While a pair of flashy sunglasses may make you look like a Hollywood star, shades can also protect your eyes from the lasting effects of sun damage.
Ochsner Medical Center Director of Pediatric Optometry Dr. Kefla Brown said long-term exposure to the sun can have a cumulative effect on the eyes.
“Ultraviolet light, both UVA and UVB rays, can actually cause significant eye damage over time,” Dr. Brown said. “It can range from temporary discomfort and irritation to long-term problems like cataracts and macular degeneration.”
While the normal aging process causes some cataracts, Dr. Brown said sun damage can speed up the process.
“Significant exposure to UV rays over a lifetime actually will cause cataracts to come on earlier and faster,” she said. “Just like the skin can be burned by UV rays, so can the eye, so it’s important to start wearing UV protection early.”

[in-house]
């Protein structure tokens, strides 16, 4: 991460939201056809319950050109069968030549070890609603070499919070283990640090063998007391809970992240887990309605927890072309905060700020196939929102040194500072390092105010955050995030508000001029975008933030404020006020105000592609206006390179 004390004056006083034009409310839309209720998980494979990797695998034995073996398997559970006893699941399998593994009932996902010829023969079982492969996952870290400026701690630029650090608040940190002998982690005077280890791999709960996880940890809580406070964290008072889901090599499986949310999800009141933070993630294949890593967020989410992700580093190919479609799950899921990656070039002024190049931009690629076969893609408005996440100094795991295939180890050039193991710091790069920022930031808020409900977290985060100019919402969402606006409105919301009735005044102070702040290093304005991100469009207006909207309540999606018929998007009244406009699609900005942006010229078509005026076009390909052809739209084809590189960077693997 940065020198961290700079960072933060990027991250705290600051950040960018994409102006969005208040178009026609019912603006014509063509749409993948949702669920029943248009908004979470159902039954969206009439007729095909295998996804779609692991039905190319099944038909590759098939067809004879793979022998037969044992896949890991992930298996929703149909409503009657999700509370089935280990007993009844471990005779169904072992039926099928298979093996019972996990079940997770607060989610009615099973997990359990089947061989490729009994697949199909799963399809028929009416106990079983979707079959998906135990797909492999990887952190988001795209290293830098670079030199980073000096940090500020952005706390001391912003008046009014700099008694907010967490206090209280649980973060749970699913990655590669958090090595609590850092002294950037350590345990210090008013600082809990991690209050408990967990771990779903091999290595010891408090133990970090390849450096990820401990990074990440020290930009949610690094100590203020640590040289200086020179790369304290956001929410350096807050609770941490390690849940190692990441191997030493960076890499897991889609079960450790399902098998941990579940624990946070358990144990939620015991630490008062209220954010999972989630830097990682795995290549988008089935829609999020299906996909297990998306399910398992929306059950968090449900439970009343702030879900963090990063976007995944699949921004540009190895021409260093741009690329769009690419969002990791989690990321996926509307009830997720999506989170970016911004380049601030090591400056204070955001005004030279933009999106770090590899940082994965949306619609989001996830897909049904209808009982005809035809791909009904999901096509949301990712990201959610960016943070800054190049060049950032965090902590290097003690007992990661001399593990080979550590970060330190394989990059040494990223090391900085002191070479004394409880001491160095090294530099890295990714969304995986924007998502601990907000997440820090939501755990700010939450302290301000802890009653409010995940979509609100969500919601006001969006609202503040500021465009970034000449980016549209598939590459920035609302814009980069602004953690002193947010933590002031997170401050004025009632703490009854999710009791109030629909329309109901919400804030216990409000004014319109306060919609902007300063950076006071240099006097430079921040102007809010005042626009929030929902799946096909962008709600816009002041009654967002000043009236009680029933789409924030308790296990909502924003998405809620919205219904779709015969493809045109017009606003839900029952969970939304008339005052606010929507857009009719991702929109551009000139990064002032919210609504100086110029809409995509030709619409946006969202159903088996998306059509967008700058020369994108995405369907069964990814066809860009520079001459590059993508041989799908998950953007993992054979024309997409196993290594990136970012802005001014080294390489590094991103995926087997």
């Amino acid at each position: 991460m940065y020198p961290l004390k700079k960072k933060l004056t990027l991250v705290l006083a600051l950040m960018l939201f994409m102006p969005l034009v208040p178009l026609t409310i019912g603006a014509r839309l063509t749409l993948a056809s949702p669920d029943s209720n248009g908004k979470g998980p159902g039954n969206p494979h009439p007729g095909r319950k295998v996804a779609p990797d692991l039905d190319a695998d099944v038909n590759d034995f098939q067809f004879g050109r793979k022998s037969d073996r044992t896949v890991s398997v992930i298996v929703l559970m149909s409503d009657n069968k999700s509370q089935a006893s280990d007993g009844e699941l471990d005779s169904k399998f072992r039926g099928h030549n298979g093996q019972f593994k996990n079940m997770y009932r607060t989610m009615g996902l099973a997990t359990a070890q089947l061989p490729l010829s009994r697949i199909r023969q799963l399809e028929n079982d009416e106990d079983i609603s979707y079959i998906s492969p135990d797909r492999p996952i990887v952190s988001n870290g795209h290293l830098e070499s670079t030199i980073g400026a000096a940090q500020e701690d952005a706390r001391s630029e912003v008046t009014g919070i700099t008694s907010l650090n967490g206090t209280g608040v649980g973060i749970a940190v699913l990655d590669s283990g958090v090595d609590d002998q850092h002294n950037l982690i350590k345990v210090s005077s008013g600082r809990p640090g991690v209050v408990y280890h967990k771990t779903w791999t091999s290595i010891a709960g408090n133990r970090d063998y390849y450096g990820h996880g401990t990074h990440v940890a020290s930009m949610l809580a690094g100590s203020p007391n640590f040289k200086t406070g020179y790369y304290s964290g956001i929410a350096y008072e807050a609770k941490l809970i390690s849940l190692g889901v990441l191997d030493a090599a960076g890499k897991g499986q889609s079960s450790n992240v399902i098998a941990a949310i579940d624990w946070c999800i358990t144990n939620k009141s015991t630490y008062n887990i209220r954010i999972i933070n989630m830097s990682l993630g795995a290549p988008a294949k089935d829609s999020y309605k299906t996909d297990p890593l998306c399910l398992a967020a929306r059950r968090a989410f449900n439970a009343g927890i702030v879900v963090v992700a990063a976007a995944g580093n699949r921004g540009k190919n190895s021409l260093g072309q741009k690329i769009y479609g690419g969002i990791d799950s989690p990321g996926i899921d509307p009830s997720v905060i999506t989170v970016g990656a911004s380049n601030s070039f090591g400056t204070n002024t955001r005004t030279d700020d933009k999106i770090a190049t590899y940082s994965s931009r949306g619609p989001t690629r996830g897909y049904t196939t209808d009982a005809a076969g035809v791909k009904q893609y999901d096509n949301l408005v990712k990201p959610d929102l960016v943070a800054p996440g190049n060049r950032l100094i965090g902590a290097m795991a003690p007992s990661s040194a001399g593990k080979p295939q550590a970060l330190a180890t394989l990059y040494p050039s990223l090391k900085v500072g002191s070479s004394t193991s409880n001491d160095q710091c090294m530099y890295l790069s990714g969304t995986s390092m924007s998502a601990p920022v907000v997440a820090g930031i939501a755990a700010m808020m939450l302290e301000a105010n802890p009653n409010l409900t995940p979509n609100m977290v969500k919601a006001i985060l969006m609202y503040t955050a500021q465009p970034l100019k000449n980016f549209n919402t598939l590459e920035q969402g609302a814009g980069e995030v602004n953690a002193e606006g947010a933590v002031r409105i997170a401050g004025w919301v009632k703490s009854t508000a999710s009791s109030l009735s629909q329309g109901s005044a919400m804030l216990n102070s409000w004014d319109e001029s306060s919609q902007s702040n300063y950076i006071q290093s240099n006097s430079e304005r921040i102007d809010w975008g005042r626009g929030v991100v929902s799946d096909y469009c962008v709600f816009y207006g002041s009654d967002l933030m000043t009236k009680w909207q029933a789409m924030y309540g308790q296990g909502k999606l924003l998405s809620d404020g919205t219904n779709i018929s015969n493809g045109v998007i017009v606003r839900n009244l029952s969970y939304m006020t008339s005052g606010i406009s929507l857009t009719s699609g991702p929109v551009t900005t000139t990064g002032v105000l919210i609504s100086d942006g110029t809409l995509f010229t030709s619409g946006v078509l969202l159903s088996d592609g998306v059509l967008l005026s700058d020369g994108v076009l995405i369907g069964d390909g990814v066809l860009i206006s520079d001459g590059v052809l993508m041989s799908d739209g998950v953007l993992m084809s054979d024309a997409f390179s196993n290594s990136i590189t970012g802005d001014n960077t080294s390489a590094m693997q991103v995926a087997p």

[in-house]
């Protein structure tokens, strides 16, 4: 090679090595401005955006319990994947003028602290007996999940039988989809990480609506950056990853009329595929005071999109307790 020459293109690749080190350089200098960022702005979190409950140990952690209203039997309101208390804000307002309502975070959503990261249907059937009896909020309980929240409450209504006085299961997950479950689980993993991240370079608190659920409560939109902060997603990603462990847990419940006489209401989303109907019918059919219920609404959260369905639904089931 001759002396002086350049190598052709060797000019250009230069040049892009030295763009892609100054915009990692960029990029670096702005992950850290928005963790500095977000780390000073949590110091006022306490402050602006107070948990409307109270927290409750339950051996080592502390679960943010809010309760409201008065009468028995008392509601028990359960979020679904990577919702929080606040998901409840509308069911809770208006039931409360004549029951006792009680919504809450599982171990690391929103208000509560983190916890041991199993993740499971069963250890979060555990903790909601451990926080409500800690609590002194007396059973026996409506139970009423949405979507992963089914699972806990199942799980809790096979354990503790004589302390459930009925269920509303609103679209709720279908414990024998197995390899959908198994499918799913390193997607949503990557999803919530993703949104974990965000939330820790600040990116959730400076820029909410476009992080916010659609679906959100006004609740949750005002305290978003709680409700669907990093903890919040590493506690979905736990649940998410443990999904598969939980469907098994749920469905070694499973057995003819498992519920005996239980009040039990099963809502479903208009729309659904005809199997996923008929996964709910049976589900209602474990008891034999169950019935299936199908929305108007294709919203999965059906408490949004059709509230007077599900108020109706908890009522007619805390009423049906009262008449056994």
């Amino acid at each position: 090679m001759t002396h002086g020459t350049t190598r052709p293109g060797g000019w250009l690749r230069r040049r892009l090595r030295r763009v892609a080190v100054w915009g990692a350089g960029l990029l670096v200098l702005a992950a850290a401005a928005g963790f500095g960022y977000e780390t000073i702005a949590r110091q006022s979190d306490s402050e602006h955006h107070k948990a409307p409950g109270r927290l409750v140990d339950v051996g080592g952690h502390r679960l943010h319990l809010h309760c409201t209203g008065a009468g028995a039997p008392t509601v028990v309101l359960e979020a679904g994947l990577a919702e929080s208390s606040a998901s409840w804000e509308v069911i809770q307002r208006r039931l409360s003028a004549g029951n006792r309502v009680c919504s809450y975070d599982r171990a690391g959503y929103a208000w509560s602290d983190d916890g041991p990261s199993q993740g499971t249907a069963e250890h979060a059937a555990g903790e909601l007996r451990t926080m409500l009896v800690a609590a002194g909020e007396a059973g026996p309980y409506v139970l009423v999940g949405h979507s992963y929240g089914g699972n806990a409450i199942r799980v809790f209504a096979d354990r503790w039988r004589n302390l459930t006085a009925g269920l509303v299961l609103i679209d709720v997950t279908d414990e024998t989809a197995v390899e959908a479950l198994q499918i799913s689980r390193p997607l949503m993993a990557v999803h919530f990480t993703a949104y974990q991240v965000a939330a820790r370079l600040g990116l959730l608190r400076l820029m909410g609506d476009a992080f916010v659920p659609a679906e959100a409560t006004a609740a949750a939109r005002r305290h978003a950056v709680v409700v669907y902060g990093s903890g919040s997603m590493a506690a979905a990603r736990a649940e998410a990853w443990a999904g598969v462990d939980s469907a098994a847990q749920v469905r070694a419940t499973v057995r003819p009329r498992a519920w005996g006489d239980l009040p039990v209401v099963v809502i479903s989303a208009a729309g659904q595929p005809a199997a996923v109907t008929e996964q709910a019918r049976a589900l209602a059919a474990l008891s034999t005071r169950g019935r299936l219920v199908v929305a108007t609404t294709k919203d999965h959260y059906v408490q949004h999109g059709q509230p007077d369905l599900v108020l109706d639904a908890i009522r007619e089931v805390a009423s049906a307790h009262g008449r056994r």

UV protection for your eyes doesn’t always come in the form of sunglasses, Dr. Brown said.
“You can get a clear UV protection on your regular eyeglasses, and UV protection is available in some contact lenses,” she said. “You can wear your regular, traditional sunglasses or the photo chromic lenses that actually get darker when you go outside.”
Dr. Brown advises following these five tips from the American Optometric Association to prevent further eye damage from UV radiation exposure:
- Wear protective eyewear any time your eyes are exposed to UV light, even on cloudy days and during winter months.
- Look for quality sunglasses that offer good protection. Sunglasses should block out 99 to 100 percent of both UVA and UVB radiation and screen out 75 to 90 percent of visible light.
- Check to make sure your sunglass lenses are perfectly matched in color and free of distortion and imperfection.
- Purchase gray-colored lenses. They reduce light intensity without altering the color of objects, providing the most natural color vision.
- Don’t forget protection for children and teenagers. They typically spend more time in the sun than adults.
Some form of protection for your eyes should be present every time you go outside, she said.
“You can start protecting yourself at any point, but sooner is better,” Dr. Brown said. “I advise having children wear sunglasses with UV protection. Most people think sunglasses are cool, but they actually do serve a purpose.”
Click here to learn more about macular degeneration or cataracts.